The results of the present study indicated that B. adolescentis significantly inhibited the proliferation of human colon cancer cell lines including HT-29, and Caco- 2, which are similar to the results of kim et al (36). Similarly, Lee et al. demonstrated that the butanol extract of B. adolescentis SPM0212 can decrease the proliferation of three human colon cancer cell lines, Caco2, HT-29, and SW480 in a dose-dependent manner. In addition, their findings showed that the treatment of cancer cells with butanol extract of B. adolescentis SPM0212 triggers macrophage activation and significantly enhances the production of TNF-α and NO as two mediators of the immune system with cytotoxic effects on tumor cells (21). Also, Asadollahi et al. demonstrated that the treatment of LS174T cancer cells and CRC mice model by a cocktail of 5 strains of Bifidobacteria has significant protective and anti-cancer properties via downregulation of effective genes such as EGFR, HER-2, and PTGS-2 (COX-2) and suggested as the most efficient treatment in CRC (20). Moreover, administration of live Lactobacillus casei ATCC 393 on murine (CT26) and HT-29 colon cancer cell lines significantly decreased the cell viability and showed potent anti-proliferative effects. Besides, the tumor-suppressive effects of Lactobacillus casei were associated to 60 fold higher mRNA expression of TRAIL (Tumor necrosis factor-related apoptosis-inducing ligand), as effective gene in activation of extrinsic apoptosis signaling pathways, and 10 fold lower mRNA expression of cyclin D1 (a protein required for progression through the G1 phase of the cell cycle), and BIRC5 (Baculoviral IAP repeat-containing 5), that encode the anti-apoptotic protein Survivin (27). likewise, Bibalan et al. examined the antiproliferative and anti-pathogenic effects of Lactic acid bacteria isolated from fecal samples of healthy humans on HT-29 cell line. They showed that amongst the 13 Lactobacillus isolates, L. plantarum 03 has the significant and maximum antiproliferative activities. In addition, they suggested that administration of combination of Lactobacillus species is more effective and required for activation of biological defense system (37).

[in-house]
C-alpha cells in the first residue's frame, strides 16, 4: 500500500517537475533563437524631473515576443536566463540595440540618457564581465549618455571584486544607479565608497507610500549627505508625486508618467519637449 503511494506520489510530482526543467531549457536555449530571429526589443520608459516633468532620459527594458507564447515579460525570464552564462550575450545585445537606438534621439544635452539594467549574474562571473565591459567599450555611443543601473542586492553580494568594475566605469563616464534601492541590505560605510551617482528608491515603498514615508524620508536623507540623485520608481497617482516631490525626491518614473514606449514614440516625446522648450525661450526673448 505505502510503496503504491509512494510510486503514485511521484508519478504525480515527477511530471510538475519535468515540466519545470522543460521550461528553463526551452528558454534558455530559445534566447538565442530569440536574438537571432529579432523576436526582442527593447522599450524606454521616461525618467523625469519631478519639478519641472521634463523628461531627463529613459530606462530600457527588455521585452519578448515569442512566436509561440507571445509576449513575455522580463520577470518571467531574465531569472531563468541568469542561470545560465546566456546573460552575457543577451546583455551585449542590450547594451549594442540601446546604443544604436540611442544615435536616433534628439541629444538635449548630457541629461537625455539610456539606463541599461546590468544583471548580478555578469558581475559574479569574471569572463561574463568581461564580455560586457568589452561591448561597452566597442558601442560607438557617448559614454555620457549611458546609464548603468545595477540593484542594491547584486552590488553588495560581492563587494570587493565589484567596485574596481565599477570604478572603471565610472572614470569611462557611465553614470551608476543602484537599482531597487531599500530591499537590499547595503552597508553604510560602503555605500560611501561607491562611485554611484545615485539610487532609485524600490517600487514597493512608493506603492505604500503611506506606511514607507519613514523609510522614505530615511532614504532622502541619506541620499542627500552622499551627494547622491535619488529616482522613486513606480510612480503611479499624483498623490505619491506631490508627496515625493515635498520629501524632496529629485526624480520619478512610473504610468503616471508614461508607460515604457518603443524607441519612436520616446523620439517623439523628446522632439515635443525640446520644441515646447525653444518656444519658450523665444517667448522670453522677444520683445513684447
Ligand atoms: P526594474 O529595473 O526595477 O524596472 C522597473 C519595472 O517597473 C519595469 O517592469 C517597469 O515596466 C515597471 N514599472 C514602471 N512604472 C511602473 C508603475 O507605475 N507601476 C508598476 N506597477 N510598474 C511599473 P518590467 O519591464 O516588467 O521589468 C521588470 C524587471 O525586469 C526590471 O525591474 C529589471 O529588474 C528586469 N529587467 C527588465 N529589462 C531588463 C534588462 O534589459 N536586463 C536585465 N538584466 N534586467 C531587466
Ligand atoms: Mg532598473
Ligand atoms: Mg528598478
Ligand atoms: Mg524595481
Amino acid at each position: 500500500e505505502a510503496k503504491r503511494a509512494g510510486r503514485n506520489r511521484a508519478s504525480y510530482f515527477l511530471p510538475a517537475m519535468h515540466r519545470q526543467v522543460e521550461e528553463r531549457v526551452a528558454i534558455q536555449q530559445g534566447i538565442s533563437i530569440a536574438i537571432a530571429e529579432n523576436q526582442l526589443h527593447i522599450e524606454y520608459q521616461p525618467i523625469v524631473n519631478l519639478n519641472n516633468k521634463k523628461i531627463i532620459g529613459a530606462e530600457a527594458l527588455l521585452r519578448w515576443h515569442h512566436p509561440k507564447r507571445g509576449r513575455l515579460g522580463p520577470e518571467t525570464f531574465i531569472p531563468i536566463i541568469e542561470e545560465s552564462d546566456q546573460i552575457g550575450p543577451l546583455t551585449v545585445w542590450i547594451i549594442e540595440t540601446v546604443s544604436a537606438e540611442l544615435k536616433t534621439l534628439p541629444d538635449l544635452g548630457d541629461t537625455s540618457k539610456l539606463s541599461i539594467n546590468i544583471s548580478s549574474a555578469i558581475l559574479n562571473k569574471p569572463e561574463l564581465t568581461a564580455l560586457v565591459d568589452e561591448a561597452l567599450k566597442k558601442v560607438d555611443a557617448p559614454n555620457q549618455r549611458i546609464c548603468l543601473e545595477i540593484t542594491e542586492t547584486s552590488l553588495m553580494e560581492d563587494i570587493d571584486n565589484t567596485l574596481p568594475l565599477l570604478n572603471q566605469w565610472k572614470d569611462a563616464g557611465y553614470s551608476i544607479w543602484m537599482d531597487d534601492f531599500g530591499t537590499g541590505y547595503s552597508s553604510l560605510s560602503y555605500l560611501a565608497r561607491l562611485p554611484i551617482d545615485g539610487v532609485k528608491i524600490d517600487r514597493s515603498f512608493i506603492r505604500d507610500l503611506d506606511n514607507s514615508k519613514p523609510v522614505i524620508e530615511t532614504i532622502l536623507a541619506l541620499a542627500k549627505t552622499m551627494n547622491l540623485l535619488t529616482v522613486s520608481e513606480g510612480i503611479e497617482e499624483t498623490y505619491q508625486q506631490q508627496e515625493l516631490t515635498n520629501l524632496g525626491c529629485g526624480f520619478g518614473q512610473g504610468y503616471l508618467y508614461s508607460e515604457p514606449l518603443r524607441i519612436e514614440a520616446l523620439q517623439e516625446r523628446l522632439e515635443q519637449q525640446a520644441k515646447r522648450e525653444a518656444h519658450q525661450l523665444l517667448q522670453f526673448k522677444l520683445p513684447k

In the present study the investigation of underlying mechanisms revealed that the B. adolescentis is able to trigger apoptosis by upregulation of caspase-8, Fas-R, and BAD gene expression in HT-29 and, Caco-2 cancer cell lines. Surface receptors for extrinsic apoptosis, such as TNF-α, are produced by immune system cells and Fas, which are able to activate the cytosolic protease and caspase-8. Then, the caspase-8 activates caspase-3, caspase-6, and caspase-7 that leading to extrinsic apoptosis induction (38). In this way, Kim et al revealed that B. adolescentis potentiated the production of TNF-α, as a cytokine that induces apoptosis, and their results supported our results about the induction of apoptosis by this bacteria species (36). Furthermore, B. adolescentis has been used as a vehicle for systemic delivery of the antiangiogenic protein endostatin, and systemic administration of its spores can strongly inhibit angiogenesis and reduce tumor growth (39). Moreover, B. adolescentis effectively increased the expression level of caspase-9 in HT-29 cells and induced the intrinsic apoptosis pathway. Caspase-9 has an important role in the intrinsic apoptosis pathway and its activation is related to mitochondrial outer membrane permeabilization and release of cytochrome c (40).